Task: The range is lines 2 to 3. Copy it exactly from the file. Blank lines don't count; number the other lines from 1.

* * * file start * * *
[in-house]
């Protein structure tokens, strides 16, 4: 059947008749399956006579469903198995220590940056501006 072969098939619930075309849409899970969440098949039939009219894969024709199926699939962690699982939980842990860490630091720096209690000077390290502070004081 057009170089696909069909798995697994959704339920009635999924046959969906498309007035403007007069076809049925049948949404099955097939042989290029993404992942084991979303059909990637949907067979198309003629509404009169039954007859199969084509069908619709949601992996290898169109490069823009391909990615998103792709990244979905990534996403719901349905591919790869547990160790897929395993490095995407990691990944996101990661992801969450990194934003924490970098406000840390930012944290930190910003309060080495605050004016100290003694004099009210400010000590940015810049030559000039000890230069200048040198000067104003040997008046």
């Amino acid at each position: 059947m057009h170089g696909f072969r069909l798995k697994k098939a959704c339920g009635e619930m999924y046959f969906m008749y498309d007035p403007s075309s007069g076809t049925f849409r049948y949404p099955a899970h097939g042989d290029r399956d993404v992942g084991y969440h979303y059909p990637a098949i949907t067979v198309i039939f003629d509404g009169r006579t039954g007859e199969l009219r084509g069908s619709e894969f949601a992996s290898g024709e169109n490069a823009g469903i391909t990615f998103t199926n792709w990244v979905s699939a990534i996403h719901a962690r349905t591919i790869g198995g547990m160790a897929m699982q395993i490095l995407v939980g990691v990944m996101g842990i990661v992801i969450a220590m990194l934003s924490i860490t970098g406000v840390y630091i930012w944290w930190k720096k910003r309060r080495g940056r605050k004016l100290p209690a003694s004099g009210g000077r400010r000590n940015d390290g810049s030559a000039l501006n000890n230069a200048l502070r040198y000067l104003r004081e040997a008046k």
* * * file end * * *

């Protein structure tokens, strides 16, 4: 059947008749399956006579469903198995220590940056501006 072969098939619930075309849409899970969440098949039939009219894969024709199926699939962690699982939980842990860490630091720096209690000077390290502070004081 057009170089696909069909798995697994959704339920009635999924046959969906498309007035403007007069076809049925049948949404099955097939042989290029993404992942084991979303059909990637949907067979198309003629509404009169039954007859199969084509069908619709949601992996290898169109490069823009391909990615998103792709990244979905990534996403719901349905591919790869547990160790897929395993490095995407990691990944996101990661992801969450990194934003924490970098406000840390930012944290930190910003309060080495605050004016100290003694004099009210400010000590940015810049030559000039000890230069200048040198000067104003040997008046």
């Amino acid at each position: 059947m057009h170089g696909f072969r069909l798995k697994k098939a959704c339920g009635e619930m999924y046959f969906m008749y498309d007035p403007s075309s007069g076809t049925f849409r049948y949404p099955a899970h097939g042989d290029r399956d993404v992942g084991y969440h979303y059909p990637a098949i949907t067979v198309i039939f003629d509404g009169r006579t039954g007859e199969l009219r084509g069908s619709e894969f949601a992996s290898g024709e169109n490069a823009g469903i391909t990615f998103t199926n792709w990244v979905s699939a990534i996403h719901a962690r349905t591919i790869g198995g547990m160790a897929m699982q395993i490095l995407v939980g990691v990944m996101g842990i990661v992801i969450a220590m990194l934003s924490i860490t970098g406000v840390y630091i930012w944290w930190k720096k910003r309060r080495g940056r605050k004016l100290p209690a003694s004099g009210g000077r400010r000590n940015d390290g810049s030559a000039l501006n000890n230069a200048l502070r040198y000067l104003r004081e040997a008046k």